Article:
In Berlin, meanwhile, four months before the biggest election in Europe this year, chancellor Angela Merkel signalled that the recovery of the eurozone might have to come at the cost of reduced sovereignty for member states over economic policy. "It is chaos right now," she said, referring to "incompatible" economic structures and policies across the eurozone, which were impeding a successful resolution of the crisis. "We need to be ready to accept that Europe has the last word in certain areas . Otherwise we won't be able to continue to build Europe. We don't always need to give up national practices, but we need to be compatible."
Her remarks appear to presage a big fight between now and the summer between EU leaders over eurozone economic and fiscal policymaking, with Berlin and Paris fundamentally at odds.
The pair had planned to deliver a joint policy proposal by next month before an EU summit in June, but the French president, François Hollande, appears reluctant to go along with the scheme.
The policy paper has not being drafted and it appears that Hollande has decided to wait until after the German election in September before deciding his next moves in the key Franco-German relationship.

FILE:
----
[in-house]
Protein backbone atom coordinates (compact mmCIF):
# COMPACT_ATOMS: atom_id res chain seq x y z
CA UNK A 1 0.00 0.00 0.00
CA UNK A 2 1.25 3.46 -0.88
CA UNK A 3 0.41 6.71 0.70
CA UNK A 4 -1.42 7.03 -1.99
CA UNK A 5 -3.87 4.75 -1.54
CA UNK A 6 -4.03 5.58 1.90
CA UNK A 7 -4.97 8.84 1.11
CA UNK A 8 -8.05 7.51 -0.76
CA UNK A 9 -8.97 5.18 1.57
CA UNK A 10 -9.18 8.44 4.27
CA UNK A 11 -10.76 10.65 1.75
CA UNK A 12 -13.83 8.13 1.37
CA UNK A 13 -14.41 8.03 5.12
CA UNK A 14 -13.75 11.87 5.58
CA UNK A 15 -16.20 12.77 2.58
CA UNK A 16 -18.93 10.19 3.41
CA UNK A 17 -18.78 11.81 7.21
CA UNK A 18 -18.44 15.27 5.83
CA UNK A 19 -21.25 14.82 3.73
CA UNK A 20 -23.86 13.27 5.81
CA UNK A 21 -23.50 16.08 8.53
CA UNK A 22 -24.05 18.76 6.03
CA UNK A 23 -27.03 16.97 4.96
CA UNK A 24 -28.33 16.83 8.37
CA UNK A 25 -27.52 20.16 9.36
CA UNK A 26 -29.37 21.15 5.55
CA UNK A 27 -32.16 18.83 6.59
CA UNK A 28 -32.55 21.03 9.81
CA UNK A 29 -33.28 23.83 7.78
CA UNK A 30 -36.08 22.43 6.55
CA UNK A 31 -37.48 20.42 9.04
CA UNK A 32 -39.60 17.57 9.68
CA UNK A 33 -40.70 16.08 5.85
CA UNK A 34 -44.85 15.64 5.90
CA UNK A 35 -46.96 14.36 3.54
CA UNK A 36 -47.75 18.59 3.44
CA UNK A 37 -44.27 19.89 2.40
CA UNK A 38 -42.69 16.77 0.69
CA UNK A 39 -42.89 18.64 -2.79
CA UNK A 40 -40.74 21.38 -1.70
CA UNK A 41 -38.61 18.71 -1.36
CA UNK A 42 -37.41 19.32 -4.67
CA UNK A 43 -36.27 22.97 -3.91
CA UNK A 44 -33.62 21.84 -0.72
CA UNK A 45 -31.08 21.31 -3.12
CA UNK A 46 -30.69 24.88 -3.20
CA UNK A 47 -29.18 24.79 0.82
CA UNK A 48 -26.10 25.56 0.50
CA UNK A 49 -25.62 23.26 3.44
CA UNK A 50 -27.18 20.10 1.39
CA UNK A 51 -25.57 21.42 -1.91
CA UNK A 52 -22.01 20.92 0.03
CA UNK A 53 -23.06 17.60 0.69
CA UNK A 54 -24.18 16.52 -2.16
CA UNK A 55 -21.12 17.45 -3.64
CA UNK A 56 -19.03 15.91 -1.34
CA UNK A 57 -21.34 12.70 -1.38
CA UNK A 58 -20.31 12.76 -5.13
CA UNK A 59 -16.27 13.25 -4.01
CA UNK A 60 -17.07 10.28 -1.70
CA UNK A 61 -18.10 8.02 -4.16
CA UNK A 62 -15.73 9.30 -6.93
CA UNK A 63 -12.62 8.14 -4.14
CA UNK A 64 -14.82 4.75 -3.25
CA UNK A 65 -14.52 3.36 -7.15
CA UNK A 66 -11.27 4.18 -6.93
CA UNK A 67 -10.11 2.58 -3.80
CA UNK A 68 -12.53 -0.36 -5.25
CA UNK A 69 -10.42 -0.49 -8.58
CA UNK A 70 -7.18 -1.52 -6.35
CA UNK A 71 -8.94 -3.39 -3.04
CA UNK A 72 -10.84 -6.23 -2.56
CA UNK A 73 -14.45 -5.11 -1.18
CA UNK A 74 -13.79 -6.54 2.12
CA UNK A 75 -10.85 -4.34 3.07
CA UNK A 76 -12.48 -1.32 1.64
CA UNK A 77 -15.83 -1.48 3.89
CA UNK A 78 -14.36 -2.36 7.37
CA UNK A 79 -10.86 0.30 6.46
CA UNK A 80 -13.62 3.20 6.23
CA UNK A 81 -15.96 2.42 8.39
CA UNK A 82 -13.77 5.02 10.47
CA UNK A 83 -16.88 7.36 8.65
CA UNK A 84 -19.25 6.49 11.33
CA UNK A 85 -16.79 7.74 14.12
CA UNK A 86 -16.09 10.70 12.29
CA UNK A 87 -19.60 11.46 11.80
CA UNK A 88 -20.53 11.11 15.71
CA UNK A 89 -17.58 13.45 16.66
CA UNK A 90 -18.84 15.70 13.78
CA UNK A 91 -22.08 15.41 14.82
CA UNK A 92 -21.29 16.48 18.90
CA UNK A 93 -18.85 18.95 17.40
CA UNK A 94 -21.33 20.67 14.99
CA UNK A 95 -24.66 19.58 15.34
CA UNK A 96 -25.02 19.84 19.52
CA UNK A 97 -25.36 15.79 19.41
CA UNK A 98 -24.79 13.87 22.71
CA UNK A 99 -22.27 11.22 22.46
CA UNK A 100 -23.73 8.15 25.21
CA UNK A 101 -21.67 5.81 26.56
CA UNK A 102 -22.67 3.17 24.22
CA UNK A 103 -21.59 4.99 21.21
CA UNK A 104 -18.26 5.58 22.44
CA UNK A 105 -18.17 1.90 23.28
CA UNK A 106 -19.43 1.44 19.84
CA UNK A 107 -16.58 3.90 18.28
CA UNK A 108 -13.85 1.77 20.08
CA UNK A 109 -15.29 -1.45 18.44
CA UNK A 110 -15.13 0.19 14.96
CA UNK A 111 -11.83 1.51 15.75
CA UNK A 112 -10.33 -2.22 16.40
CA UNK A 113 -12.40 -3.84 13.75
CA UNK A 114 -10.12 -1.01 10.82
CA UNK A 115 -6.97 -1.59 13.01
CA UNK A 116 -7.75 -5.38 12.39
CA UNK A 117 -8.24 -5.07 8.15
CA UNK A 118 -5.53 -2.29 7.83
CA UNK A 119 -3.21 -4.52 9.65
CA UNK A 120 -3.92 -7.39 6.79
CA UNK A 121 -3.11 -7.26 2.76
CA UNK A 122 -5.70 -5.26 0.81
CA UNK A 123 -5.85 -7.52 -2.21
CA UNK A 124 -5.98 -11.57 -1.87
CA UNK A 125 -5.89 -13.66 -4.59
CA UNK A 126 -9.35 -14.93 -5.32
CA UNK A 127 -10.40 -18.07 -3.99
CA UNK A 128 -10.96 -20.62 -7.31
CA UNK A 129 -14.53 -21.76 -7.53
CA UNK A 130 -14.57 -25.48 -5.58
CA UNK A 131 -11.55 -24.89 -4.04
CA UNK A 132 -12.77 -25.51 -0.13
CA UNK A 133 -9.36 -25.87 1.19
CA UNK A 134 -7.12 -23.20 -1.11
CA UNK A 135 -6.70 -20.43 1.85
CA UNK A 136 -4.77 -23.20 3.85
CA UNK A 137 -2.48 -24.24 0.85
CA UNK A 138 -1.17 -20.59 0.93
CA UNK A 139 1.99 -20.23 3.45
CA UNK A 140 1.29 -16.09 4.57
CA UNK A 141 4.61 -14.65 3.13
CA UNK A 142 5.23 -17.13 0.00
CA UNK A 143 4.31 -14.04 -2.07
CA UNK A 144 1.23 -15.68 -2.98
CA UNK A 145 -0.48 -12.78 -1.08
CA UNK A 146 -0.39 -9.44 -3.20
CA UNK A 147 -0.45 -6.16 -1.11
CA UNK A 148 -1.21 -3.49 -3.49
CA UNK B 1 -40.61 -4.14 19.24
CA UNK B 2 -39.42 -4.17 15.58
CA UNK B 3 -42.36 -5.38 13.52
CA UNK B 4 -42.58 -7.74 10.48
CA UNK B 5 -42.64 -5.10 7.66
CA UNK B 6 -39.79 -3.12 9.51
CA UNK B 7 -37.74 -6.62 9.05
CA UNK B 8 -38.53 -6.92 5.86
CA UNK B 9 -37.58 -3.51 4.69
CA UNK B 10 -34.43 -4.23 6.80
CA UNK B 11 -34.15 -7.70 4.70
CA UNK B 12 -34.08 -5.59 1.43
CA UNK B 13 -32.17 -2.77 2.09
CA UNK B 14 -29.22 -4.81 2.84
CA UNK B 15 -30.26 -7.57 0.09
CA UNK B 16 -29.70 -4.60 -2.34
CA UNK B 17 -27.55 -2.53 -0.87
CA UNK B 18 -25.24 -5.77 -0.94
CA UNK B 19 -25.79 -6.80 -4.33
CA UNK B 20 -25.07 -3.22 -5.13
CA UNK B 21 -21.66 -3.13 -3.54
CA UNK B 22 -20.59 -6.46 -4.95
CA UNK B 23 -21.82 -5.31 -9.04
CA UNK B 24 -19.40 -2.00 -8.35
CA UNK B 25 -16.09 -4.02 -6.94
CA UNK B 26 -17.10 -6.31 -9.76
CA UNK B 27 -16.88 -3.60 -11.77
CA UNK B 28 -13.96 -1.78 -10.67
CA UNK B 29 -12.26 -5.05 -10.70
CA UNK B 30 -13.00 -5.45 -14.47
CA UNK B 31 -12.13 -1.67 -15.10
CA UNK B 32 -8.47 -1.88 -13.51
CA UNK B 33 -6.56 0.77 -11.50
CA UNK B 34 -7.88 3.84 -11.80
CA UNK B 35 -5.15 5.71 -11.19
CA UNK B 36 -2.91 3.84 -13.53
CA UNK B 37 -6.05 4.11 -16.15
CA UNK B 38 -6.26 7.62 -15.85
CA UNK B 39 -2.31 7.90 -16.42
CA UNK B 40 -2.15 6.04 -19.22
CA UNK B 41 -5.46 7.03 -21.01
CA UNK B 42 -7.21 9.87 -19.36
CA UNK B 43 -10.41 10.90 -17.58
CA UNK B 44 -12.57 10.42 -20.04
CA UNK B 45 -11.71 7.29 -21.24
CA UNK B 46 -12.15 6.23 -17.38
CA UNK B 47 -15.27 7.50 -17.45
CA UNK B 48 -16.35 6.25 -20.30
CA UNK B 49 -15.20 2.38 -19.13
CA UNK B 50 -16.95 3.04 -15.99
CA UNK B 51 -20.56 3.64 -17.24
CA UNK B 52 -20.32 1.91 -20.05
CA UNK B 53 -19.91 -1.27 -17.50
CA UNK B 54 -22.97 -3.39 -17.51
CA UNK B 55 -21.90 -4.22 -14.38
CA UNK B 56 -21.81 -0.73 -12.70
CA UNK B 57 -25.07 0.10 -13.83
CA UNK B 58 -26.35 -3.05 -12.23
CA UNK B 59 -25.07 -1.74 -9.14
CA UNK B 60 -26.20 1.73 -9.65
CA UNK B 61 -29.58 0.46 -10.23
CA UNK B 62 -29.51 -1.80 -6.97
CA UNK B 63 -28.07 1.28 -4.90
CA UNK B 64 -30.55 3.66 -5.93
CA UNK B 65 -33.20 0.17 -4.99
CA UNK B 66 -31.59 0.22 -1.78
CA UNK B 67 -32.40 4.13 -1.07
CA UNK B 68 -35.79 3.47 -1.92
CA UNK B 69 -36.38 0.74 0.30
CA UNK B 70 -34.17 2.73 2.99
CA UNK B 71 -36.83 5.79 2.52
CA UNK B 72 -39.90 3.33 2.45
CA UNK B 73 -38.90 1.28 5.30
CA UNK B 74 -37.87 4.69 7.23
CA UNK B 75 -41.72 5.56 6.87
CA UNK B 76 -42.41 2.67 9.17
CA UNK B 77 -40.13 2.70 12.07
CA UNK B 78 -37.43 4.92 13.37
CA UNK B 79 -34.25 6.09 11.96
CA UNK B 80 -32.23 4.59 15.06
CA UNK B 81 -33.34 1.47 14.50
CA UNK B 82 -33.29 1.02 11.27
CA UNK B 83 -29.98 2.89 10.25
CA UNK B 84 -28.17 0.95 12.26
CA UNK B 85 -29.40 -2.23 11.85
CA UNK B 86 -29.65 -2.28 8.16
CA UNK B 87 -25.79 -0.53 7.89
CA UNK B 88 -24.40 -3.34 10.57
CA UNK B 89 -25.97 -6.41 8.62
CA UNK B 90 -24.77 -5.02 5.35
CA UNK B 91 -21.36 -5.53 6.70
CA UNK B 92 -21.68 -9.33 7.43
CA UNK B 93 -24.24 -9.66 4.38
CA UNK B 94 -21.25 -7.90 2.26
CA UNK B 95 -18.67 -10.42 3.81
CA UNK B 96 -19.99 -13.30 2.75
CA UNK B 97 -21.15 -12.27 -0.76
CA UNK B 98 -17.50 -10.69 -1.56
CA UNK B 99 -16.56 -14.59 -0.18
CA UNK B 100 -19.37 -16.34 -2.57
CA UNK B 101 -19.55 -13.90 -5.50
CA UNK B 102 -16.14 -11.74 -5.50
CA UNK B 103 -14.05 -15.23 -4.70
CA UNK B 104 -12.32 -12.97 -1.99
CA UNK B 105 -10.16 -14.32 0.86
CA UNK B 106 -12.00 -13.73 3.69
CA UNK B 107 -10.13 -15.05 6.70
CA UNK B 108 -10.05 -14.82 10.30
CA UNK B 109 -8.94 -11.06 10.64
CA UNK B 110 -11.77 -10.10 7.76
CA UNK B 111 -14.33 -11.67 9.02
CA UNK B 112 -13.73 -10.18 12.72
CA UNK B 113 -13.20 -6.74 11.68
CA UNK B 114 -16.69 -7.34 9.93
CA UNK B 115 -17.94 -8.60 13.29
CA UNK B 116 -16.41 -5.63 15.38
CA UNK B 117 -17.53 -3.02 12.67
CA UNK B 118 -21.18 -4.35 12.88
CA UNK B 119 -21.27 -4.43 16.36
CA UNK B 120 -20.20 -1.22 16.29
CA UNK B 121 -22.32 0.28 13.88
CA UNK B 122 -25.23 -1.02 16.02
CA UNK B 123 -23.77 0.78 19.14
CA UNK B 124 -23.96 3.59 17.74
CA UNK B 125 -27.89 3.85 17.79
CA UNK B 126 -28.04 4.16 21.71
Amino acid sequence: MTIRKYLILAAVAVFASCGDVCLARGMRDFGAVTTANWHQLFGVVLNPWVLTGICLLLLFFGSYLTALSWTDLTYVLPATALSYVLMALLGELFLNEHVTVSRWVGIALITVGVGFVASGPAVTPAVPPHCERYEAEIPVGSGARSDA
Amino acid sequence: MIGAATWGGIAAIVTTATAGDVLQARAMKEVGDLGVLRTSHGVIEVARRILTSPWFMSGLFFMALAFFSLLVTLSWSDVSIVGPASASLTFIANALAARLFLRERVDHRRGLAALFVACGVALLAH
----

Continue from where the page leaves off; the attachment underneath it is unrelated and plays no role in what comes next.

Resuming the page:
Lego school promises the building blocks to successful learning
Danish firm brings its research into child development as well as cash to new Billund venture centred on inquiry-based education
Helen Russell in Billund
The Guardian, Monday 22 April 2013 17.29 BST
For many children, it's the ultimate fantasy. For a few, it's about to become a reality. In August a newly refurbished building in Billund, Denmark, will open its doors to become the first ever "Lego school".
The fee-paying establishment is the brainchild of the toy manufacturer's billionaire owner, Kjeld Kirk Kristiansen, who hopes the school will help put the town in rural Jutland – a place Copenhageners refer to as Hicksville – on the map as the Capital of Children.
The International School of Billund will combine the international baccalaureate (IB) with the Danish school system and Lego's emphasis on creativity and play. Centred around "inquiry-based learning", the idea is that children are more motivated when they generate their own questions. As one prospective parent of the new school put it: "In the UK you're taught how to pass exams. In Scandinavia you're taught how to think."
The school's champions hope that by combining this free and easy approach to learning with Lego's research into child development and the international baccalaureate, pupils will have the tools to both "think" and "do" in their chosen careers.
The headteacher is British physicist-turned-international-school-tsar Richard Matthews, a seasoned head, having led schools all over the world from Botswana to Grimsby. As one of the few men in Denmark to wear a tie, he is referred to by some prospective parents as "Tie Man".